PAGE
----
So..long winded....there's more to consider about your game. At best you use your driver maybe 12 times a round.....what about the rest?

Good luck
post #10 of 19
Thanks....after trying every ball ever made I recently switched to the callaway sr1 that is promoted for swing speed. I gad no fain in distance at all and didn't have the workability around the greens. I always go back to prov's. Golfers who only concentrate on distance off the tee are not getting pars that come about around the green. As he just said......a 100 yard shot in doesn't require a 100 mph swing. Stop believing the ads from manufacturers that would kill to have the prov market. Bridgestone sucks by the way...I tried them Ll and wasted money
post #11 of 19
Quote:
Originally Posted by Steven Sargeant View Post

Thanks....after trying every ball ever made I recently switched to the callaway sr1 that is promoted for swing speed. I gad no fain in distance at all and didn't have the workability around the greens. I always go back to prov's. Golfers who only concentrate on distance off the tee are not getting pars that come about around the green. As he just said......a 100 yard shot in doesn't require a 100 mph swing. Stop believing the ads from manufacturers that would kill to have the prov market. Bridgestone sucks by the way...I tried them Ll and wasted money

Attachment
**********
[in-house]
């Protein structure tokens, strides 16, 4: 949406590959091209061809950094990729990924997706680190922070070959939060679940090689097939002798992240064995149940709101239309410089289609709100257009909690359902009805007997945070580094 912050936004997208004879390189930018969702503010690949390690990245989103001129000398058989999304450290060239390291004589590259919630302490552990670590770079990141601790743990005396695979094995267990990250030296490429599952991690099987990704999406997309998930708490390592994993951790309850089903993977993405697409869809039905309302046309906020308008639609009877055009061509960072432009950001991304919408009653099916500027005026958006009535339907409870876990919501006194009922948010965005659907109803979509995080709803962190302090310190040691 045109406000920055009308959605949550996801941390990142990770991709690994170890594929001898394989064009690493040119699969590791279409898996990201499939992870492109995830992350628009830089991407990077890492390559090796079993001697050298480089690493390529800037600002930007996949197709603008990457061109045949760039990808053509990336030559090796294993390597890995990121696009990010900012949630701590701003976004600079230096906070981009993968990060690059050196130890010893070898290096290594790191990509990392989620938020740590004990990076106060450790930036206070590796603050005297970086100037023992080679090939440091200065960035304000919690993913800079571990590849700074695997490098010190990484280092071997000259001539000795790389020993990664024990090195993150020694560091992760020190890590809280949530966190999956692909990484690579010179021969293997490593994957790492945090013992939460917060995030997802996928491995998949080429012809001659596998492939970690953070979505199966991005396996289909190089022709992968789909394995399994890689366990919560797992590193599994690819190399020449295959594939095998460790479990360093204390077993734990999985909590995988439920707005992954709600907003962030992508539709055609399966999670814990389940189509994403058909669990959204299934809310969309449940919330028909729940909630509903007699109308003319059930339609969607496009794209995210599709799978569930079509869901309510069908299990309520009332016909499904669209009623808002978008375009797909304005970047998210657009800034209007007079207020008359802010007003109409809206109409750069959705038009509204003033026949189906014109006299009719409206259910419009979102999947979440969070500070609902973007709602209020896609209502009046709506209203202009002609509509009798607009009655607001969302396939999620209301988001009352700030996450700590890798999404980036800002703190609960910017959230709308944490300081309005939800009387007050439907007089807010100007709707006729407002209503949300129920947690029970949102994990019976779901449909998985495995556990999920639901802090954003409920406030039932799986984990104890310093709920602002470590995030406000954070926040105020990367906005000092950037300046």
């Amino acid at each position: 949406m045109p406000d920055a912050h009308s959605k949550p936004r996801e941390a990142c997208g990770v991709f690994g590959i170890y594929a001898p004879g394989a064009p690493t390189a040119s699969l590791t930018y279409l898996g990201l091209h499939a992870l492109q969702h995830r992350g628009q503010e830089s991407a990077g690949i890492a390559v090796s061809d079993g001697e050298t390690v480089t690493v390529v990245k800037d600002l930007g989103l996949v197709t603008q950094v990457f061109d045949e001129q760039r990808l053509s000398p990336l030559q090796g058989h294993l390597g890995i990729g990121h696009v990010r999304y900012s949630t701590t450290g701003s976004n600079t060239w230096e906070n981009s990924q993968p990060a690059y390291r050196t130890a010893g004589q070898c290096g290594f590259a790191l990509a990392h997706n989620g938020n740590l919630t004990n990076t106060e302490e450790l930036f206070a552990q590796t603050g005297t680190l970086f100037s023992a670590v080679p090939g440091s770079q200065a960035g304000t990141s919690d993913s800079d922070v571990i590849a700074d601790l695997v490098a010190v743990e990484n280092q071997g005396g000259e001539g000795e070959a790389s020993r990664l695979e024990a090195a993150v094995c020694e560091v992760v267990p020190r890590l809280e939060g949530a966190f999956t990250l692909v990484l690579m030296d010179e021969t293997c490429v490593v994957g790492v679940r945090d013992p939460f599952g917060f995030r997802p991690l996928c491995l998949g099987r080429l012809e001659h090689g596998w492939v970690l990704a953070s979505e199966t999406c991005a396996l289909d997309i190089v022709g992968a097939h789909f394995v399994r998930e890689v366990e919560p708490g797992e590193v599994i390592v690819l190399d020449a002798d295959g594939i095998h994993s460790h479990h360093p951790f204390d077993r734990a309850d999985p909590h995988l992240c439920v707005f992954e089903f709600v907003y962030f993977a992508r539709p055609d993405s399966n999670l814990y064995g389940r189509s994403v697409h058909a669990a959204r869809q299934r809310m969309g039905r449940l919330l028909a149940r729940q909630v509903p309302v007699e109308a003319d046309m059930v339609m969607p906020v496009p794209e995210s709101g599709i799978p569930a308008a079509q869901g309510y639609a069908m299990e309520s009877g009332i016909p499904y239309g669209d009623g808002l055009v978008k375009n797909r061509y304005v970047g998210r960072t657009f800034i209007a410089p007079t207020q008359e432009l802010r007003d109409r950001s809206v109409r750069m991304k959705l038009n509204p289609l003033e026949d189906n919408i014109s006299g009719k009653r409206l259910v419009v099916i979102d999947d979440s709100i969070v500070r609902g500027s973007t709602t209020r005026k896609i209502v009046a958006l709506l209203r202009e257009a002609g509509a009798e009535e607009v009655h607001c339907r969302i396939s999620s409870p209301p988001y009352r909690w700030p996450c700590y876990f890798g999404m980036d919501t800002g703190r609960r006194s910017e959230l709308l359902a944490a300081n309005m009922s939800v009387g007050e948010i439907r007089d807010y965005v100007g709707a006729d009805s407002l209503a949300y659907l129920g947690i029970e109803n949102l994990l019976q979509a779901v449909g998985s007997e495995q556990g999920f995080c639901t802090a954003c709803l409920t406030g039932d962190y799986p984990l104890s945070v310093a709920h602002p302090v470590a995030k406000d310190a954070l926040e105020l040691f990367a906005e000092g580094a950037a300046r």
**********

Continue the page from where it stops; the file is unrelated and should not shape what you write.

I got to test-drive some Bridgestone balls through TheSandTrap.  They were a few yards shorter off the tee than I expected (not much - just a little), but the had good spin and held greens well.  I also found it easier to control the flight of the ball - ProV1 (and ProV1x) have a high ball flight for me.  In Oklahoma, it's nice to be able to keep the ball down and out of the wind when you want to.